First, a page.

2 replies | 52 view(s)
  • @llli*keleigh's Avatar
    Today, 12:31 AM
    Oh what fun! I've just acquired my 3rd milk blister in 2 weeks! It's the middle of the night (thank you 4 month sleep regression) and I can't find any posts dealing with this issue, so I started my own. Feel free to direct me to any relevant info I've missed! *new here*:hello My daughter is 4.5 months old and 3 weeks ago, her latch became intermittently painful on my right side only. Her latch has always *looked* shallow (both sides), but I have never experienced nipple pain, and she's been transferring milk well, filling diapers and growing like a weed since we sorted out sleepy, jaundiced, teeny-preemie troubles around 2 weeks. I had a stubborn plugged duct in my right breast when she was a month old. It took 12 days of heavy nursing & pumping to resolve, which resulted in SUPER oversupply and strong letdown in that breast. Oversupply regulated at the beginning of September, but she still prefers the left. Her latch still looks normal, but she is somehow clamping down on my right nipple once its inside her mouth. No amount of re-latching seems to fix the pain, so I usually give up and switch her to the left (and then have to pump - super frustrating since she rarely accepts a bottle and NEVER accepts frozen milk). Nevertheless, I've just developed my 3rd milk blister (same exact spot!) in 2 weeks and WOW does it hurt! :eek: Anyone have experience with one-sided painful latch? Suggestions would be very much appreciated. I'm beginning to dread...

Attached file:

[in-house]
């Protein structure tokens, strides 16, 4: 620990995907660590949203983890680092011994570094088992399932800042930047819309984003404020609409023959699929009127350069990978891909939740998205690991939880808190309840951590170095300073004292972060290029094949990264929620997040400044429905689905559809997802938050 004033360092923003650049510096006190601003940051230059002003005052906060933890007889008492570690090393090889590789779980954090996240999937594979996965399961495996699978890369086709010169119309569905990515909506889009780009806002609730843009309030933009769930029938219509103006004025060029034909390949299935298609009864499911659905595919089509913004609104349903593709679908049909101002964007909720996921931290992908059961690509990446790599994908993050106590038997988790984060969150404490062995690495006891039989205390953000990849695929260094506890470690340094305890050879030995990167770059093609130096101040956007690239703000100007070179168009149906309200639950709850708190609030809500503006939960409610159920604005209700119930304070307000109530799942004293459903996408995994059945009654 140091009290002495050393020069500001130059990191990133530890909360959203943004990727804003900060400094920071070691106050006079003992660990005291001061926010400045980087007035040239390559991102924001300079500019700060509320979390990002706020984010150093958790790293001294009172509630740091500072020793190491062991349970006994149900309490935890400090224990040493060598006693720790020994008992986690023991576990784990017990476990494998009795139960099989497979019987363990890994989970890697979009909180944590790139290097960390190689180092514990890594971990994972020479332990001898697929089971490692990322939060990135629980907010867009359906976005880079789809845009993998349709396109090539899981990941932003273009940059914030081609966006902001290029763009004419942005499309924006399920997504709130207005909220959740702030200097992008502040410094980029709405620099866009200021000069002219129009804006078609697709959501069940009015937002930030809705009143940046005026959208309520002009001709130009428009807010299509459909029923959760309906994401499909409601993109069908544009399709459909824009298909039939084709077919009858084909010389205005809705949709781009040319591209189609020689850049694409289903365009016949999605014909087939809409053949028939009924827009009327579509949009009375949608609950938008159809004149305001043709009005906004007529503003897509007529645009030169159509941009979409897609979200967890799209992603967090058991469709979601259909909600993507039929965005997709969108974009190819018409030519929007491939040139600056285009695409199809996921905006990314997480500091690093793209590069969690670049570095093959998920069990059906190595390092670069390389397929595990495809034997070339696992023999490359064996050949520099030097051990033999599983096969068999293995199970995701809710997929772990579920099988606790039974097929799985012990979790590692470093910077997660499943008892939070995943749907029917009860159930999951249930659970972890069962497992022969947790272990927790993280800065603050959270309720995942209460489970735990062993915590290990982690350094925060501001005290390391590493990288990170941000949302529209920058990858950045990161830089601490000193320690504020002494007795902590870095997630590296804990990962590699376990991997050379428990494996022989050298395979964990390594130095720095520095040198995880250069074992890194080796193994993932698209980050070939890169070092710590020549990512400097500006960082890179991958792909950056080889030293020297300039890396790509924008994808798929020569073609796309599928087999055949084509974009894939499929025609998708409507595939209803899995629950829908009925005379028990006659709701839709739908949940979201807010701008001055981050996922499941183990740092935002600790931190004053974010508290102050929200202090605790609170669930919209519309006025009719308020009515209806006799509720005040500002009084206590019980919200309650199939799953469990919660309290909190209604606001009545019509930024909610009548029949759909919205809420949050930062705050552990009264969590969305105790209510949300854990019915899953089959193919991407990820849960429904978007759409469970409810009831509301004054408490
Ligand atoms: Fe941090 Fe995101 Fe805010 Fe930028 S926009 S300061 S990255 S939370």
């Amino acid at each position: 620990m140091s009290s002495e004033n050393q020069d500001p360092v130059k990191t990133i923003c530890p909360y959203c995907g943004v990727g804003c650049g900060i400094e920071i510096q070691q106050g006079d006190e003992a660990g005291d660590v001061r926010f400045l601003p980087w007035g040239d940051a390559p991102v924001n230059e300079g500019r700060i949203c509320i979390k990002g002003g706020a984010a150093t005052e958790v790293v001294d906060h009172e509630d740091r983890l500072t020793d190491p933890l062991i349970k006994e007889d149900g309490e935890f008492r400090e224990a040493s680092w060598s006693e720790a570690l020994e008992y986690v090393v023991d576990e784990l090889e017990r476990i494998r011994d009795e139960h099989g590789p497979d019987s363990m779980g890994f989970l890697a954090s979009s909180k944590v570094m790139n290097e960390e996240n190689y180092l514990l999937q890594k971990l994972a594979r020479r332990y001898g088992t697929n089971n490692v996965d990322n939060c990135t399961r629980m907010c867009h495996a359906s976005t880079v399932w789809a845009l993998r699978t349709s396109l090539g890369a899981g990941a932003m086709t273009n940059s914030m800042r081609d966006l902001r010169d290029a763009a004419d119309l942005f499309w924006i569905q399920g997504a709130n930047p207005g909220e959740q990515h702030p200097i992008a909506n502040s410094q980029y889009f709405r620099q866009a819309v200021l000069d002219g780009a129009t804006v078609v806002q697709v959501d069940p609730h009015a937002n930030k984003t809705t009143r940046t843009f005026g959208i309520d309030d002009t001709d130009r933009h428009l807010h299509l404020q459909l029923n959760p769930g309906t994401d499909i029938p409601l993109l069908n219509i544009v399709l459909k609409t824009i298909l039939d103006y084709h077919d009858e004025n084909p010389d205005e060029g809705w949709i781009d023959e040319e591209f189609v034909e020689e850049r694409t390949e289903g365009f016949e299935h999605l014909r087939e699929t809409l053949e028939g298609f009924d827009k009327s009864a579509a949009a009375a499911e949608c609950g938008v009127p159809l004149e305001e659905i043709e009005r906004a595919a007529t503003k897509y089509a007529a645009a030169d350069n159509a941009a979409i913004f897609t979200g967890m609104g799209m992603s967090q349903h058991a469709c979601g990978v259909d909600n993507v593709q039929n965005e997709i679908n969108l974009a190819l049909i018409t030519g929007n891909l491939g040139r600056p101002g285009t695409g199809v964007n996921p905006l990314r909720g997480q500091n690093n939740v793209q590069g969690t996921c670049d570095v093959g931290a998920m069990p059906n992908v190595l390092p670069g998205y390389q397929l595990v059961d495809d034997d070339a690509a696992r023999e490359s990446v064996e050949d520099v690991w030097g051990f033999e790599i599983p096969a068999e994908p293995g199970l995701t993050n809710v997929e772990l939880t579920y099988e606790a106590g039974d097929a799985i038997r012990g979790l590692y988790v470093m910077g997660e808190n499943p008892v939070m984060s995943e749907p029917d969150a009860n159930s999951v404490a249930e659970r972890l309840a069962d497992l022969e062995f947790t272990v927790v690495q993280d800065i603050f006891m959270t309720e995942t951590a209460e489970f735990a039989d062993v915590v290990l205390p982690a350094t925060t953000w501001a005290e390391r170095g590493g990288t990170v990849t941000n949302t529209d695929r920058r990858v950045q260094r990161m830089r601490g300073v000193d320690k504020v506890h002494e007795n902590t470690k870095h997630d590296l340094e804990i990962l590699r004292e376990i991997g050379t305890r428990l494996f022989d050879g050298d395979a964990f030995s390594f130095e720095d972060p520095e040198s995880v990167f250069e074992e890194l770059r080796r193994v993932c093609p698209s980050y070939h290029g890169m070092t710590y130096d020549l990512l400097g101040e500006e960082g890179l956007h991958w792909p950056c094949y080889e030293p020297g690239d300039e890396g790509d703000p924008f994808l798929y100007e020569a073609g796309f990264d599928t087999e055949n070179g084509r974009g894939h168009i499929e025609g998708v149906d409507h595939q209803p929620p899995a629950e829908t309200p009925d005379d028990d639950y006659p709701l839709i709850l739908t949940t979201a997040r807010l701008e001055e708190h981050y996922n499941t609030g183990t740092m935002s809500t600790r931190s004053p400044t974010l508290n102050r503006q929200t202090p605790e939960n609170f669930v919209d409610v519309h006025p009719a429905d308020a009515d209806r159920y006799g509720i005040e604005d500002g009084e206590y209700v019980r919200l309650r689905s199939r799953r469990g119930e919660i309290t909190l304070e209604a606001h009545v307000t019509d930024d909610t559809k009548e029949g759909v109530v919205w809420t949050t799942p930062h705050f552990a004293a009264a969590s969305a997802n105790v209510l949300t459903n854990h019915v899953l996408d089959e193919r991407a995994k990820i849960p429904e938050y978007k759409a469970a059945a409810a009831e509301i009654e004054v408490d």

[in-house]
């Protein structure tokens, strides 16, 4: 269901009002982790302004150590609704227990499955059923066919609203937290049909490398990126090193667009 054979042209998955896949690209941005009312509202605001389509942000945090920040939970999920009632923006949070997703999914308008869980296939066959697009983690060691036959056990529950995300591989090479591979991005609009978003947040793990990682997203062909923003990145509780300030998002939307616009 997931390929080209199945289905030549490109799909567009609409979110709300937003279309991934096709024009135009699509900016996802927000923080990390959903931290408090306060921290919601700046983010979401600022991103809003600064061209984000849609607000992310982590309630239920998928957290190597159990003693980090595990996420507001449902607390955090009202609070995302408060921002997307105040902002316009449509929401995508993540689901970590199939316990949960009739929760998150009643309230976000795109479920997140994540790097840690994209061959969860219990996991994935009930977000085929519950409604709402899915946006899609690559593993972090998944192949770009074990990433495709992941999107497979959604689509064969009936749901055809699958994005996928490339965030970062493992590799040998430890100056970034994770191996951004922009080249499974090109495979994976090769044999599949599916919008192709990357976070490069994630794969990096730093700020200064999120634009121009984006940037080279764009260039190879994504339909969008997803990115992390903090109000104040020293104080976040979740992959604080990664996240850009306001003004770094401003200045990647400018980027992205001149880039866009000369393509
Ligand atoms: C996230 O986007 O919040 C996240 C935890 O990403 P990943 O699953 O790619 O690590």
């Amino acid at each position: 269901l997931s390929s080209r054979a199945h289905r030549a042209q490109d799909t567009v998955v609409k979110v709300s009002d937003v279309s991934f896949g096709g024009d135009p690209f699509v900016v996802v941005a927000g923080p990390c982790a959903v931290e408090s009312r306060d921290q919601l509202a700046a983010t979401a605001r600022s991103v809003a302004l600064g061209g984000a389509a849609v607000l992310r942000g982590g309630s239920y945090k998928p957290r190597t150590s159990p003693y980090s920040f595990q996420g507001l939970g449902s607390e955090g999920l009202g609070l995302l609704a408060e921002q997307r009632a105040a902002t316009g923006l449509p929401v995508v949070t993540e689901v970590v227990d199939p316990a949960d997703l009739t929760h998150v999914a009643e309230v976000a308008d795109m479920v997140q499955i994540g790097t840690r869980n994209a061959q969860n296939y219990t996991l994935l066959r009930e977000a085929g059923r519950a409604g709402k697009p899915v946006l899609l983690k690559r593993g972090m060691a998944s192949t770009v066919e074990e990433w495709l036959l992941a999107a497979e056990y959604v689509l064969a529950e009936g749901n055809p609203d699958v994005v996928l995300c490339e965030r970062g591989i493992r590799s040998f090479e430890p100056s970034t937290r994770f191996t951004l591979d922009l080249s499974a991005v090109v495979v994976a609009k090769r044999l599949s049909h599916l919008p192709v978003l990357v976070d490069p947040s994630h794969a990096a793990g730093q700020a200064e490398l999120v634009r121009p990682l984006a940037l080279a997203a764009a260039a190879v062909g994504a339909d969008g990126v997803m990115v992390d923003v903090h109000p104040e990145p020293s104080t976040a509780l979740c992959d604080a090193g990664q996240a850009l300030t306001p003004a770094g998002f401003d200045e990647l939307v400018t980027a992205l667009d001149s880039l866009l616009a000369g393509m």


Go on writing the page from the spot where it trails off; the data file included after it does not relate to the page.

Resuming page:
3 replies | 46 view(s)
  • @llli*mamajuju's Avatar
    Yesterday, 09:09 PM
    @llli*kmanih Just curious if your lil one ended up getting CP? I'm in the same boat and finding it hard not to be around my DD. She is almost 9 months and the ped told me to give her the Varicela shot early. So far I'm just trying to keep the rash away from her and cover it in bandages so she doesn't scratch it when it becomes open blisters. But after reading some other posts it sounds like it's inevitable for the baby to get CP if mom had shingles. So it would be reassuring to hear stories of babies who were able to dodge it. If not how were you able to cope with CP with her being so young? Any updates would be helpful! TIA!
    23 replies | 24324 view(s)
  • @llli*tclynx's Avatar
    Yesterday, 08:17 PM
    The bottom link in my signature has more links and resources for milk transfer issues. Keep in mind that breastfeeding need not be all or nothing so if you do need to use a little formula that is OK, but if you do, you should get some help to make sure you don't Over supplement and to help make sure you protect your milk supply and your breastfeeding relationship with your baby. Can you see a lactation consultant, preferably an IBCLC http://www.ilca.org/i4a/pages/index.cfm?pageid=3901 What is it that makes you think baby is not getting enough milk? Can you share a bit more history? How heavy was baby at birth? What was the lowest known weight? What other weights do you know? How much does baby weigh now?
    2 replies | 52 view(s)
  • @llli*tclynx's Avatar
    Yesterday, 08:11 PM